Either .416 Rem or Rigby should be no problem then. The .375H&H and .416 Rigby can easily be loaded with 300gr / 400gr bullets respectively and be 200 yard guns. Go one step lower in either and you've got a 300 yard gun. Advantage to the Rigby though because you still have plenty of gun for DG.
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    Since I have never hunted DG, my opinion has far from the same value as the ones from an experienced DG hunter like Mike70560

    But my question is how many Buffs have been lost or have charged the hunter because he used a 375 and not something bigger, when the hunter has put a high quality bullet in the right place.
    My guess is none.
    Buffs are lost or charge because the hunter has either used a shit bullet or because he didn't put the bullet where it should be.

    If you shoot a 416 or something bigger as well as a 375, then get that if that is what you want.
    But if your accuracy gets affected, even if it is very slightly, then you should just buy a 375 in my opinion.

    I have a 375 Ruger and I didn't buy it to hunt DG as I don't think I ever will have the money for it.
    But if I should win enough money to hunt Buffalo and even Elephant, I would without hesitation bring my 375 Ruger and feel 100% confident about it.
    I feel 100% sure I will be able to put the bullet where it needs to be with that gun.

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    Norwegianwoods,

    And you would be very successful with that approach. Good luck if you are able to make the trip one day.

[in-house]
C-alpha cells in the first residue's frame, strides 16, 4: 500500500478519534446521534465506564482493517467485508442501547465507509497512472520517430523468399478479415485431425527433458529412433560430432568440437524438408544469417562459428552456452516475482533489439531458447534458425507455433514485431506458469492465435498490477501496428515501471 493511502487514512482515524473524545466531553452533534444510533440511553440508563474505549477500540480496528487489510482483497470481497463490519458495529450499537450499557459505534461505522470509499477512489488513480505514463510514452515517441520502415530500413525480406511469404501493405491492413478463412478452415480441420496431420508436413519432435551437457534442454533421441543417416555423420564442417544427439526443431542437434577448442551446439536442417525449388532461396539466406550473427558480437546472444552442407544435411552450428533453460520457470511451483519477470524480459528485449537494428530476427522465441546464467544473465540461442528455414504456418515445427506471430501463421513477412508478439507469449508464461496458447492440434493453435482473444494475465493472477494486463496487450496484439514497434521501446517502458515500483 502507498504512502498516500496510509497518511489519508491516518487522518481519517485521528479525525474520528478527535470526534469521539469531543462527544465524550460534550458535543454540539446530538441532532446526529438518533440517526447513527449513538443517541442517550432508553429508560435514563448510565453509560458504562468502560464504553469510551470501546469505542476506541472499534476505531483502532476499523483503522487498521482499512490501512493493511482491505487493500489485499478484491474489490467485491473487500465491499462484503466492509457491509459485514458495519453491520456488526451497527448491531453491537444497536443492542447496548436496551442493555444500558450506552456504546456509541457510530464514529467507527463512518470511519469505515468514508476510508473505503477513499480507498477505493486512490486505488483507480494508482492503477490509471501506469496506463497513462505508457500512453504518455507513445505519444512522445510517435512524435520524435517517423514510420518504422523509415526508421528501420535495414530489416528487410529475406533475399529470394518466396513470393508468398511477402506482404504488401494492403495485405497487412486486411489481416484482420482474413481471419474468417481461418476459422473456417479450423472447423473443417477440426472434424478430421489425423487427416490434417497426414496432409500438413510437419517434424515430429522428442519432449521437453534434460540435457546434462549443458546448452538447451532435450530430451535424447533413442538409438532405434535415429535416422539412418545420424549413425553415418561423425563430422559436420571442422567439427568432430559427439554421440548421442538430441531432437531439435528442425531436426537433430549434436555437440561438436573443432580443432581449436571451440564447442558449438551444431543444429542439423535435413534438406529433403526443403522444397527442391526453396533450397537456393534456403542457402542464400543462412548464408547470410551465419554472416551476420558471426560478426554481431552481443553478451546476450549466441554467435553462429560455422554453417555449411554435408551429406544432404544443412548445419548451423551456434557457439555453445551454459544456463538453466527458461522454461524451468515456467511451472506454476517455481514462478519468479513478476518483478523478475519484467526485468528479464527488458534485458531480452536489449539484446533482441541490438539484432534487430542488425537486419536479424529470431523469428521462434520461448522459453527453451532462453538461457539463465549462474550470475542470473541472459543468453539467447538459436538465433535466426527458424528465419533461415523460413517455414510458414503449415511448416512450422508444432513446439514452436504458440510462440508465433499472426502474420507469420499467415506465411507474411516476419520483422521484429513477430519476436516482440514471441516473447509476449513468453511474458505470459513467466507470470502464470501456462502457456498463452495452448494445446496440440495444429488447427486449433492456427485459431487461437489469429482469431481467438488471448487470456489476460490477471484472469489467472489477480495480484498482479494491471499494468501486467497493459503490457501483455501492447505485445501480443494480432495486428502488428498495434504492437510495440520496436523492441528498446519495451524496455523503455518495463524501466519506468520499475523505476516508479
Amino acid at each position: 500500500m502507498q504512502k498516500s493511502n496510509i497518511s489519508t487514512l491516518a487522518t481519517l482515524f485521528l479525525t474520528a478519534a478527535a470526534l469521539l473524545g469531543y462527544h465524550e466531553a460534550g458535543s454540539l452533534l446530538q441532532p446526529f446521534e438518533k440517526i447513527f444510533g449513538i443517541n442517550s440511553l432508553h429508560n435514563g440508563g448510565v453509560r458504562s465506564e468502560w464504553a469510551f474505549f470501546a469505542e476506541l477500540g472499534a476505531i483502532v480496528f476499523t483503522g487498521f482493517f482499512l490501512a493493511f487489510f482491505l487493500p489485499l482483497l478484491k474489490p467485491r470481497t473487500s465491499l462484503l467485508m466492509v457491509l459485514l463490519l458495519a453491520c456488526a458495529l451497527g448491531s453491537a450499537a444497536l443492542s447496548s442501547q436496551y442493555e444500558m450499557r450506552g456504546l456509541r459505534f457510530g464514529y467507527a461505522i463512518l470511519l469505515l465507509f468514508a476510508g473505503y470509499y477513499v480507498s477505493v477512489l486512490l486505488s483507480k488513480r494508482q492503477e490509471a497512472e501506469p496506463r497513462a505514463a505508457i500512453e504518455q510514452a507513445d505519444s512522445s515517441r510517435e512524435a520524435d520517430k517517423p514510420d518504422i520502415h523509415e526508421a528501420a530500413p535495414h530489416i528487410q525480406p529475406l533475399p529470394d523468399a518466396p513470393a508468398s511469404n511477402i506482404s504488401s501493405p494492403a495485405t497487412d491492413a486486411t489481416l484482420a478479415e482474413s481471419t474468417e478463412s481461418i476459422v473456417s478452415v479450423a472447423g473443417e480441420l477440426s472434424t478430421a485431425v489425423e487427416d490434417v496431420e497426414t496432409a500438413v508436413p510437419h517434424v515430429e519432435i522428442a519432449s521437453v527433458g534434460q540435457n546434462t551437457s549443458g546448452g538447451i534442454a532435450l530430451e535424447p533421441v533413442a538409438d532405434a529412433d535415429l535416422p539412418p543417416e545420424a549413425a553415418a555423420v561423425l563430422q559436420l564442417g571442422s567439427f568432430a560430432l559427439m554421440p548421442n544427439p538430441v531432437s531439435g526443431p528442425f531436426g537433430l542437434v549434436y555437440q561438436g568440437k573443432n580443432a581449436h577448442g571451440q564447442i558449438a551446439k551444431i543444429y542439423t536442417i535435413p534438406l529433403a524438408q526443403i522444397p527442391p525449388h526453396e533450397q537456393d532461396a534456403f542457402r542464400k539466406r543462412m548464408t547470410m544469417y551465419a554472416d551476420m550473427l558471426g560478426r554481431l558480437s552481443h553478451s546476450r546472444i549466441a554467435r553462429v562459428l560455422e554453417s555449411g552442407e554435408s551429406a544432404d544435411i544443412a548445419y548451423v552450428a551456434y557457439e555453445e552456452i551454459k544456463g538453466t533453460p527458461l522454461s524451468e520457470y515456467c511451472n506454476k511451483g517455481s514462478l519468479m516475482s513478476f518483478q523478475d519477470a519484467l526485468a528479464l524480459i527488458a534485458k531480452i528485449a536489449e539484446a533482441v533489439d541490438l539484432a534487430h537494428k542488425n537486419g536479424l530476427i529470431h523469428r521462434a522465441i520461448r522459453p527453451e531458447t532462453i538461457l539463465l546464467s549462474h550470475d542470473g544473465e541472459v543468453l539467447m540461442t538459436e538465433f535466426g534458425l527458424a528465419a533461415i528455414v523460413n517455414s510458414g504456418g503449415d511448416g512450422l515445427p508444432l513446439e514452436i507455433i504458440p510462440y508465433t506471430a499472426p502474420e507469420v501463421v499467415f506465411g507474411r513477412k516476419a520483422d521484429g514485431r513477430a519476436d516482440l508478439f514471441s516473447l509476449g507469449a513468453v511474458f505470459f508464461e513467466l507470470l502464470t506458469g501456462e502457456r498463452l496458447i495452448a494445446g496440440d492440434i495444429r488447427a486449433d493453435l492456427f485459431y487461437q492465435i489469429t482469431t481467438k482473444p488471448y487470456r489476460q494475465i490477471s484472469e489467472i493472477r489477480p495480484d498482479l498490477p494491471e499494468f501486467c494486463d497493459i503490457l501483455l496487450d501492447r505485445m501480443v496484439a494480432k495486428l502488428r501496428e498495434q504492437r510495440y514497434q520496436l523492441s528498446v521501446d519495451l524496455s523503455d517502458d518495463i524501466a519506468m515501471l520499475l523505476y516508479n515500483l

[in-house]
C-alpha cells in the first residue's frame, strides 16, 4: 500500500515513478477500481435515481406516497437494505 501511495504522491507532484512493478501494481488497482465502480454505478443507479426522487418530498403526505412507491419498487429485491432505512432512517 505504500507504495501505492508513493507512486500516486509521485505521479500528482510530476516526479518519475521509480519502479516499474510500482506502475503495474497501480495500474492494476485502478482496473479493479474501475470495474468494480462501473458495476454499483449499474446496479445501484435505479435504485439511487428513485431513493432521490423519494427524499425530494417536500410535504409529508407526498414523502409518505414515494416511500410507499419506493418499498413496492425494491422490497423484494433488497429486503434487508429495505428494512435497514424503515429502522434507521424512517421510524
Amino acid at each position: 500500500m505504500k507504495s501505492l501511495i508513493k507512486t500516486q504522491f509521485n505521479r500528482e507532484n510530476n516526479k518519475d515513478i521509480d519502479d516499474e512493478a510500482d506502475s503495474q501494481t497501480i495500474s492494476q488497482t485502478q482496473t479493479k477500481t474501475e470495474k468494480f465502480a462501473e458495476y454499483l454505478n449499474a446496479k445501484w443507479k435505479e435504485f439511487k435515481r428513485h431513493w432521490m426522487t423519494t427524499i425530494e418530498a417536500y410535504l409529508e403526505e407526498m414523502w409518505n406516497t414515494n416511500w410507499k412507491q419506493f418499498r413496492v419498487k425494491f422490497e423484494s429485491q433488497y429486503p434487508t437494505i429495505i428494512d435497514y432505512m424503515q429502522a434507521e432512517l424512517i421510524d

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    Jim, was wondering when you'd post this, I agree with Mike.... From my side penetration on both the 375 and 416 is good, as already stated bigger is not necessarily better, I would go out and shoot both, find the one that you are most comfortable with and go for it.

    Bullet choice is of cardinal importance, many might disagree but I am a barnes fan especially on buff i have seen it work on them without fail in the past on countless occasions.

    Keep well and thanks for all the help.
    My best always.
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    Hi

    I always used a scoped .375 H&H and an open sided .416 Rigby

    Roughly half my 12 Buff were shot with each calibre.

    Interestingly, the .375 shot buff expired quicker than the .416 ones, except for two which dropped to the shot by shooting too high.

    Bullet placement rules the Buffalo world.

    They are like pussy cats if you get it right.

    Best wishes and good luck.

    All best

    Tony
    Tony Williams
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    I can't disagree with a thing that has been provided above, but would offer a couple of other considerations. First, if you are doing a buffalo hunt and nothing else, then a .416 is hard to beat. However, if your buffalo hunt is in conjunction with a mixed-bag of plains game, then I am a huge fan of the .375. I have a purpose built mauser that is a true MOA rifle with the 300gr TSX. On the same hunt, I have killed buff with it at 80 yards and a water buck at 250 +. Fully tricked out with scope and ammunition it weighs less than 10.5 pounds. I can carry it all day, and recoil is a non-issue. I would not hesitate to brain an elephant with it. That said a .416 would do the same thing, with typically just a bit more weight and recoil. To me at least, many .375s seem lean, even svelte, while most .416s cross the line into big. But both will do the job.

    Whichever rifle and caliber you opt for, makes sure it is the one with which you are most confident in delivering that first shot. I believe that our first responsibility as a client when hunting DG is to get that first shot right. Do that, and anything north of a 9.3 is enough gun. Screw that shot up and you and your PH can end up in a multi-round rodeo that won't end cleanly even if you are carrying a .500.
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    Thanks for all the info. if I go with a M70 in .375 ( more versatility ) with a leupold scope, barnes bullets and practice practice practice I should be fine, I dont want to mess it up with buffalo.